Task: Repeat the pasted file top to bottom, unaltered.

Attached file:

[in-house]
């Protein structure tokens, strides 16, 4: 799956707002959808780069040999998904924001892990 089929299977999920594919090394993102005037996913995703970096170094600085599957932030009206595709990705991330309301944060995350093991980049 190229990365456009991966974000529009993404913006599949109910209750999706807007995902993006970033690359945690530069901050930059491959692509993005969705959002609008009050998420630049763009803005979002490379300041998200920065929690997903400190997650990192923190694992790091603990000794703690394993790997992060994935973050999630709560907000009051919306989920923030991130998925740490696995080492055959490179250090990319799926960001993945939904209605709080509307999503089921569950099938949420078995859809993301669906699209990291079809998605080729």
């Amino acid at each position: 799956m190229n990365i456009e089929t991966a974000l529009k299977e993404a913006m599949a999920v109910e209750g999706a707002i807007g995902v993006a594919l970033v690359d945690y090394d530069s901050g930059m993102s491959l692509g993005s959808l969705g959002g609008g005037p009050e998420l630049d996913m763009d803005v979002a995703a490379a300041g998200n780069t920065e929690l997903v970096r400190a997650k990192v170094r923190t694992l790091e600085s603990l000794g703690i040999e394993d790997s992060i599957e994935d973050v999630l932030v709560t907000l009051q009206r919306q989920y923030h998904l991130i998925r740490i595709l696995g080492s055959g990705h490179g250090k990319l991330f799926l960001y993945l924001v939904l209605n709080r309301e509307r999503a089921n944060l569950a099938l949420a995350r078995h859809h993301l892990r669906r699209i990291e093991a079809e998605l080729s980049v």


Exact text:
[in-house]
């Protein structure tokens, strides 16, 4: 799956707002959808780069040999998904924001892990 089929299977999920594919090394993102005037996913995703970096170094600085599957932030009206595709990705991330309301944060995350093991980049 190229990365456009991966974000529009993404913006599949109910209750999706807007995902993006970033690359945690530069901050930059491959692509993005969705959002609008009050998420630049763009803005979002490379300041998200920065929690997903400190997650990192923190694992790091603990000794703690394993790997992060994935973050999630709560907000009051919306989920923030991130998925740490696995080492055959490179250090990319799926960001993945939904209605709080509307999503089921569950099938949420078995859809993301669906699209990291079809998605080729």
């Amino acid at each position: 799956m190229n990365i456009e089929t991966a974000l529009k299977e993404a913006m599949a999920v109910e209750g999706a707002i807007g995902v993006a594919l970033v690359d945690y090394d530069s901050g930059m993102s491959l692509g993005s959808l969705g959002g609008g005037p009050e998420l630049d996913m763009d803005v979002a995703a490379a300041g998200n780069t920065e929690l997903v970096r400190a997650k990192v170094r923190t694992l790091e600085s603990l000794g703690i040999e394993d790997s992060i599957e994935d973050v999630l932030v709560t907000l009051q009206r919306q989920y923030h998904l991130i998925r740490i595709l696995g080492s055959g990705h490179g250090k990319l991330f799926l960001y993945l924001v939904l209605n709080r309301e509307r999503a089921n944060l569950a099938l949420a995350r078995h859809h993301l892990r669906r699209i990291e093991a079809e998605l080729s980049v």